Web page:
After exactly three years on the job, Gail Stephens has been offered an extension to her contract.
“We’re happy that we’ve nailed her down for the next five years,” Mayor Dean Fortin said of the city manager. “We’ve been really happy with what Gail has been able to accomplish.”
Stephens has been named one of Canada’s Top 100 Most Powerful Women three times by the Women’s Executive Network. She oversees a budget of $200 million and more than 1,000 employees. Her contract, which was due to expire in 2014, now runs to 2017.
Asked why council voted to extend Stephens’ contract now, Fortin said, “We’re heading into some very interesting times; having continuity at the top was very important to council.”
He would not comment on whether Stephens had received competing offers.
Coun. Shellie Gudgeon, along with Coun. Ben Isitt, voted against renewing the contract during an in-camera meeting held earlier this month.
“I didn’t have enough information,” she said. “That is in no way a criticism of Gail Stephens and the job she is doing.”
Gudgeon said she was not given access to the contract she was being asked to extend.
Negotiations over labour costs – and potential reductions – should be done before renewing a contract, Gudgeon said.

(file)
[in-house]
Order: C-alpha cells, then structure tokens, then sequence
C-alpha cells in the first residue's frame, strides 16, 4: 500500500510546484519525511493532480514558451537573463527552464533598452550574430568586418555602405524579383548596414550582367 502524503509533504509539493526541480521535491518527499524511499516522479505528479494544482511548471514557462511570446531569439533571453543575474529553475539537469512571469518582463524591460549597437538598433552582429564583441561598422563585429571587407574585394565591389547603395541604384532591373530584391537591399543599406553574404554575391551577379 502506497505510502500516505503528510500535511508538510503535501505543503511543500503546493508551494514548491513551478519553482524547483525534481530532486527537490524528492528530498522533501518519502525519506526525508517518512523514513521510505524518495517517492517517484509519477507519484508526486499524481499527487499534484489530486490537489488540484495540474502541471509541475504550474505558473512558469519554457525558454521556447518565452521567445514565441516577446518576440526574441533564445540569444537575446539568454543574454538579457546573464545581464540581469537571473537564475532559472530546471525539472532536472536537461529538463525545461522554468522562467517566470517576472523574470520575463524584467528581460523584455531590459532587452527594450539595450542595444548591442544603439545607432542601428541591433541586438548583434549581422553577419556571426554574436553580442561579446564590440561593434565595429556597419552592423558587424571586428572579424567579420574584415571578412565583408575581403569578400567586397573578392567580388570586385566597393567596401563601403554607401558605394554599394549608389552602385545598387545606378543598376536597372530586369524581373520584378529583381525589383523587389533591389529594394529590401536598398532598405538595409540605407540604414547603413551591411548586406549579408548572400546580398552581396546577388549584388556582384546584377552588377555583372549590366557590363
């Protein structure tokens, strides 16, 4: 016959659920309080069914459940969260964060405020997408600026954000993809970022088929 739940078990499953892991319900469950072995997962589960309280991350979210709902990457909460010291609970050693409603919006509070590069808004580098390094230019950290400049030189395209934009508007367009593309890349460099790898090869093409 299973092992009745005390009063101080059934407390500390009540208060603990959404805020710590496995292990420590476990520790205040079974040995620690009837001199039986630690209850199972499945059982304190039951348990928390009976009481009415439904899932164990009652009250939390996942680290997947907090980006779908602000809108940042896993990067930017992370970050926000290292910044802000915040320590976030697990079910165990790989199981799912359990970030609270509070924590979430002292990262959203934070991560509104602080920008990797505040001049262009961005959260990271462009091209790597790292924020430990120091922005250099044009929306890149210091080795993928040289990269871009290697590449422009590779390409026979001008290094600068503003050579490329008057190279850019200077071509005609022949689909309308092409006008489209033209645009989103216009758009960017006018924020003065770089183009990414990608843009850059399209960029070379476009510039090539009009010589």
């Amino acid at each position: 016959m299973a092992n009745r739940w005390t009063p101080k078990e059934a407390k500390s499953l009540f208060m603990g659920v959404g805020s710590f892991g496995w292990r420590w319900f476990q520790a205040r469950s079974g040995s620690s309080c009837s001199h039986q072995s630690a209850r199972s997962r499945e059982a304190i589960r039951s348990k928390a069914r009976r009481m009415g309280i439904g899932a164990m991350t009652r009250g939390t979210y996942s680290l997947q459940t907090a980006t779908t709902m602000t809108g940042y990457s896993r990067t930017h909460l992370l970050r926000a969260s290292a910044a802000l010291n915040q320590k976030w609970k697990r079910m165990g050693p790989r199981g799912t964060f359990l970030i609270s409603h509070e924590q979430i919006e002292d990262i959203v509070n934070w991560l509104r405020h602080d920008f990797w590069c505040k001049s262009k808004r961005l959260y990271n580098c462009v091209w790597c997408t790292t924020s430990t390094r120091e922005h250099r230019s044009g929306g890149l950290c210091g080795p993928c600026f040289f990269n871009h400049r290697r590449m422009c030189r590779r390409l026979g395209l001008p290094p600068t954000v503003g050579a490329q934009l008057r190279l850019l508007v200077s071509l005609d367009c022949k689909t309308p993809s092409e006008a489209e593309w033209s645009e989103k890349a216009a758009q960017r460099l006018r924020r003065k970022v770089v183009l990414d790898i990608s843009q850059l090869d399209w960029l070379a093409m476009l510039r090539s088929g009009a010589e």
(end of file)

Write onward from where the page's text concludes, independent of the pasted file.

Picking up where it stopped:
“We missed an opportunity.”
Stephens earned $231,000 in 2011, including salary and benefits. The terms of her contract remain the same, with no annual pay increases stipulated.
Tomorrow (July 19), council is scheduled to have a closed meeting, led by the human resources department, to discuss senior staff. The discussion is expected to include compensation.
Current city policy ties annual pay increases for senior management – including Stephens – to those negotiated by unionized staff, but council could vote to rescind that policy at any time.
Coun. Lisa Helps supports the contract extension.
“There is already instability in the organization,” she said.
As council talks about ways to cut its budget, staff worry about losing their jobs, Helps added. “We need somebody at the staff level to guide the process. I think it makes sense to send a strong message to say her contract is long term.”